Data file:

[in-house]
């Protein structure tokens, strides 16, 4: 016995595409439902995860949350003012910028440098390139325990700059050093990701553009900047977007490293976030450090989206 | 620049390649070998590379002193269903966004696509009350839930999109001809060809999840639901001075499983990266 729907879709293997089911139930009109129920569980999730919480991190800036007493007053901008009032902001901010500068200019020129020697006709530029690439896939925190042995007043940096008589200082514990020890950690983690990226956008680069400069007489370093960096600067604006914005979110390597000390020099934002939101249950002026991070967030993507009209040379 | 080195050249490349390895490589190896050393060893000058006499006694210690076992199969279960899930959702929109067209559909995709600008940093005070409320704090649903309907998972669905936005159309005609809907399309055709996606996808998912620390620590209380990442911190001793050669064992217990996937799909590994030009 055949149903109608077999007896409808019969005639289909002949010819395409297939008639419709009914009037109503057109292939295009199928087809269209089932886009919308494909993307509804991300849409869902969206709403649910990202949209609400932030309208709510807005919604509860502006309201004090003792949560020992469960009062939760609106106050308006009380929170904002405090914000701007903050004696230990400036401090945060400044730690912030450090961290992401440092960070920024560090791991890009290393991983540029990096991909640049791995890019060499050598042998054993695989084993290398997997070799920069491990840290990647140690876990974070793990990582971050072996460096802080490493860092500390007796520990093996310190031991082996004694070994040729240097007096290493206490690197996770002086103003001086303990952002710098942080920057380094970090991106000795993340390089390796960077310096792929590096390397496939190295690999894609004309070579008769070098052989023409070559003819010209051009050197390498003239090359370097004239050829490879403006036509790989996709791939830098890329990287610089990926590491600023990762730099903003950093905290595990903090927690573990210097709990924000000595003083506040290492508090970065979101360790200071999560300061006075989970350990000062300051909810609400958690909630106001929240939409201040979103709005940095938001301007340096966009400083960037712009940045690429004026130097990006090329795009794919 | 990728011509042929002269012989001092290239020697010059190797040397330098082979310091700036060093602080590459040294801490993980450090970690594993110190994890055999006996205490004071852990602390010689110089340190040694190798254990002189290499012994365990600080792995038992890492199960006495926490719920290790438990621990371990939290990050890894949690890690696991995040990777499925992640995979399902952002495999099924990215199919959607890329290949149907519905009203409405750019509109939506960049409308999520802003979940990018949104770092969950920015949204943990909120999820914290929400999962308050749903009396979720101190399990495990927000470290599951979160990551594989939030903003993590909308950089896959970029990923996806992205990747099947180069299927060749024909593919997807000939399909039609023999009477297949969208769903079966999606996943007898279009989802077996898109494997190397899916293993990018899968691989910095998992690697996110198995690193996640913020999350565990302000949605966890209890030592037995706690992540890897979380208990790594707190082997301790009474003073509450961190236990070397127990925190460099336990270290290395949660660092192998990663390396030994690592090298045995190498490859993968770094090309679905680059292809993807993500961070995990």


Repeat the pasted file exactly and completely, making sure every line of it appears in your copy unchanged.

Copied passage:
[in-house]
């Protein structure tokens, strides 16, 4: 016995595409439902995860949350003012910028440098390139325990700059050093990701553009900047977007490293976030450090989206 | 620049390649070998590379002193269903966004696509009350839930999109001809060809999840639901001075499983990266 729907879709293997089911139930009109129920569980999730919480991190800036007493007053901008009032902001901010500068200019020129020697006709530029690439896939925190042995007043940096008589200082514990020890950690983690990226956008680069400069007489370093960096600067604006914005979110390597000390020099934002939101249950002026991070967030993507009209040379 | 080195050249490349390895490589190896050393060893000058006499006694210690076992199969279960899930959702929109067209559909995709600008940093005070409320704090649903309907998972669905936005159309005609809907399309055709996606996808998912620390620590209380990442911190001793050669064992217990996937799909590994030009 055949149903109608077999007896409808019969005639289909002949010819395409297939008639419709009914009037109503057109292939295009199928087809269209089932886009919308494909993307509804991300849409869902969206709403649910990202949209609400932030309208709510807005919604509860502006309201004090003792949560020992469960009062939760609106106050308006009380929170904002405090914000701007903050004696230990400036401090945060400044730690912030450090961290992401440092960070920024560090791991890009290393991983540029990096991909640049791995890019060499050598042998054993695989084993290398997997070799920069491990840290990647140690876990974070793990990582971050072996460096802080490493860092500390007796520990093996310190031991082996004694070994040729240097007096290493206490690197996770002086103003001086303990952002710098942080920057380094970090991106000795993340390089390796960077310096792929590096390397496939190295690999894609004309070579008769070098052989023409070559003819010209051009050197390498003239090359370097004239050829490879403006036509790989996709791939830098890329990287610089990926590491600023990762730099903003950093905290595990903090927690573990210097709990924000000595003083506040290492508090970065979101360790200071999560300061006075989970350990000062300051909810609400958690909630106001929240939409201040979103709005940095938001301007340096966009400083960037712009940045690429004026130097990006090329795009794919 | 990728011509042929002269012989001092290239020697010059190797040397330098082979310091700036060093602080590459040294801490993980450090970690594993110190994890055999006996205490004071852990602390010689110089340190040694190798254990002189290499012994365990600080792995038992890492199960006495926490719920290790438990621990371990939290990050890894949690890690696991995040990777499925992640995979399902952002495999099924990215199919959607890329290949149907519905009203409405750019509109939506960049409308999520802003979940990018949104770092969950920015949204943990909120999820914290929400999962308050749903009396979720101190399990495990927000470290599951979160990551594989939030903003993590909308950089896959970029990923996806992205990747099947180069299927060749024909593919997807000939399909039609023999009477297949969208769903079966999606996943007898279009989802077996898109494997190397899916293993990018899968691989910095998992690697996110198995690193996640913020999350565990302000949605966890209890030592037995706690992540890897979380208990790594707190082997301790009474003073509450961190236990070397127990925190460099336990270290290395949660660092192998990663390396030994690592090298045995190498490859993968770094090309679905680059292809993807993500961070995990």